There is no straight analog for "fun" and its usage.
By itself, "have fun" is rather "повеселись". But if in English you are having something fun, in Russian you rather doing something fun. Which make a big difference in grammatical constructions.
However, as far as I understand, in English it's okay to have a conversation like:
- I'm going to cinema.
- Great, have fun!
But in Russian you usually will not see something like:
- Я иду в кино.
- Здорово, повеселись!
Although it is not incorrect in any terms of grammar (if only the movie is not a horror or a lachrymose romance), it is just not like people are actually talking. In that case, if you don't want to expose yourself as a foreign spy, you should rather answer something like "приятного просмотра" or "приятно провести время".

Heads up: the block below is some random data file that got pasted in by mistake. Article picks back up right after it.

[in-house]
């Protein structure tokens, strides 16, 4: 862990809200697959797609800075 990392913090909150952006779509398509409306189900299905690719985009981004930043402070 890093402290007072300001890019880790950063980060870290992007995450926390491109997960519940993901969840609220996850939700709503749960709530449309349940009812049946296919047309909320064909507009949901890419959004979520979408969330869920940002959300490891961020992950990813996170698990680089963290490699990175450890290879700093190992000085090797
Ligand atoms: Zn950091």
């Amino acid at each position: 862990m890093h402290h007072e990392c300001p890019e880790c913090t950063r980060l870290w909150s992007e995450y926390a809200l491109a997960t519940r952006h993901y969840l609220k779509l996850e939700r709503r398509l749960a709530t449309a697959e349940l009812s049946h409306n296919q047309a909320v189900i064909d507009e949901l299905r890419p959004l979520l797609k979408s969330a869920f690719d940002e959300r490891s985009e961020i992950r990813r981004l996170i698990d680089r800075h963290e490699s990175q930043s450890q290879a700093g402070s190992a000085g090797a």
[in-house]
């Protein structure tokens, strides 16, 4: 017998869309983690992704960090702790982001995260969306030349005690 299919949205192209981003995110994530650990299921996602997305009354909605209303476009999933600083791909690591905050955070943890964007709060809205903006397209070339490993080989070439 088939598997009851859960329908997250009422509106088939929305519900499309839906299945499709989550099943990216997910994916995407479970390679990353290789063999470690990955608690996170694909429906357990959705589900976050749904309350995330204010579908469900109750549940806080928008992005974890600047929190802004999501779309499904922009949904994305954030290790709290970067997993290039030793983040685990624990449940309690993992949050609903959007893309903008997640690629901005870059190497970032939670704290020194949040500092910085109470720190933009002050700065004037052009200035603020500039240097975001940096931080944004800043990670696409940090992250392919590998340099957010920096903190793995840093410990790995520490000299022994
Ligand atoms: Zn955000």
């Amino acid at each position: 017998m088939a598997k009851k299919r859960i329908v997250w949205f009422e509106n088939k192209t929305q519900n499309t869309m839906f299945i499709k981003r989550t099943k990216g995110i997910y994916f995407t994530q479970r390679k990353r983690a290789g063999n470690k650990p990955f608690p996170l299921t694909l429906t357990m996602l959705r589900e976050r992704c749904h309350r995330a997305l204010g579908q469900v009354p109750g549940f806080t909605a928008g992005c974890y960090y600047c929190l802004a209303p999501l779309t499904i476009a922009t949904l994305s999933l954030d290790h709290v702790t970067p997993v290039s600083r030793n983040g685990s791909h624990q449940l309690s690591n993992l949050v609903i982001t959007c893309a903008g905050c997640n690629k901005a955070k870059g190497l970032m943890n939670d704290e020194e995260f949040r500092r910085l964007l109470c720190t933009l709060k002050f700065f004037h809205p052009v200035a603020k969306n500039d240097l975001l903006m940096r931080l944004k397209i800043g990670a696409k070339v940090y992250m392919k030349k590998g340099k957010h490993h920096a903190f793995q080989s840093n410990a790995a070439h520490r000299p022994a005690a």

In general, "to have fun" is not the thing Russians are wish to each other in conversations too often. Although this is not means they aren't wish it at all. :)
So if to translate "Did you have a fun night?" - I would say it is "Ты хорошо провёл вечер/ночь?". Depends on what the night actually was, 6PM - 0AM, or 0AM - 6AM.
"Have fun" is very general, but in Russian, in such cases, it is more specific to context:
Приятного просмотра - have fun [in cinema]
Приятно посидеть - have fun [in pub]
Приятно покататься - have fun [in any activity involving driving]
And so on. General phrase "приятно провести время" covers almost all cases, I believe, but as you see it is much longer than just "have fun", and thus a bit formal phrase.
Also, if I'm correct, you could say "have fun" just like "good luck" (удачи) in some cases. "Приятно провести время" doesn't cover this, it is bound to an ongoing event that suggests having actual fun.